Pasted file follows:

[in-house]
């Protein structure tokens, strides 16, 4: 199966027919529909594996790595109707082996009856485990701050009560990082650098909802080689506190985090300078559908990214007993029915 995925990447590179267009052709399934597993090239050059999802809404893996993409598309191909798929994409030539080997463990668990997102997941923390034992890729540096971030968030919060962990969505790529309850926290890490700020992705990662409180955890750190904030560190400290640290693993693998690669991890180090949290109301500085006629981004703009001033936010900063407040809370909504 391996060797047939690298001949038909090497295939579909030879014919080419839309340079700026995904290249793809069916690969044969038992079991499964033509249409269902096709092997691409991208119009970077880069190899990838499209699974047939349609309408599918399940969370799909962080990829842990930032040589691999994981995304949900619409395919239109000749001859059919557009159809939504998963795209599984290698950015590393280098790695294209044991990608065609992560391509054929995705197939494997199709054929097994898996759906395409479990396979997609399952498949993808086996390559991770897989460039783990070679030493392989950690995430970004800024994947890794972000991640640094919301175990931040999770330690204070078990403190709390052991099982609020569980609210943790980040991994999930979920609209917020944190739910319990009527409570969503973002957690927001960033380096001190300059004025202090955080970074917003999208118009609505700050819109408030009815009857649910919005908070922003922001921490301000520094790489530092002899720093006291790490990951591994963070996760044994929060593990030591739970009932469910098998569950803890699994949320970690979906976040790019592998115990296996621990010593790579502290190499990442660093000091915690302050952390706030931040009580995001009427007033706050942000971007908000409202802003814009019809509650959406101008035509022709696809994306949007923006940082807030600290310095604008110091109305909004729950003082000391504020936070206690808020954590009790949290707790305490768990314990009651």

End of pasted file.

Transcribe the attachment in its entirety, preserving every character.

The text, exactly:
[in-house]
């Protein structure tokens, strides 16, 4: 199966027919529909594996790595109707082996009856485990701050009560990082650098909802080689506190985090300078559908990214007993029915 995925990447590179267009052709399934597993090239050059999802809404893996993409598309191909798929994409030539080997463990668990997102997941923390034992890729540096971030968030919060962990969505790529309850926290890490700020992705990662409180955890750190904030560190400290640290693993693998690669991890180090949290109301500085006629981004703009001033936010900063407040809370909504 391996060797047939690298001949038909090497295939579909030879014919080419839309340079700026995904290249793809069916690969044969038992079991499964033509249409269902096709092997691409991208119009970077880069190899990838499209699974047939349609309408599918399940969370799909962080990829842990930032040589691999994981995304949900619409395919239109000749001859059919557009159809939504998963795209599984290698950015590393280098790695294209044991990608065609992560391509054929995705197939494997199709054929097994898996759906395409479990396979997609399952498949993808086996390559991770897989460039783990070679030493392989950690995430970004800024994947890794972000991640640094919301175990931040999770330690204070078990403190709390052991099982609020569980609210943790980040991994999930979920609209917020944190739910319990009527409570969503973002957690927001960033380096001190300059004025202090955080970074917003999208118009609505700050819109408030009815009857649910919005908070922003922001921490301000520094790489530092002899720093006291790490990951591994963070996760044994929060593990030591739970009932469910098998569950803890699994949320970690979906976040790019592998115990296996621990010593790579502290190499990442660093000091915690302050952390706030931040009580995001009427007033706050942000971007908000409202802003814009019809509650959406101008035509022709696809994306949007923006940082807030600290310095604008110091109305909004729950003082000391504020936070206690808020954590009790949290707790305490768990314990009651």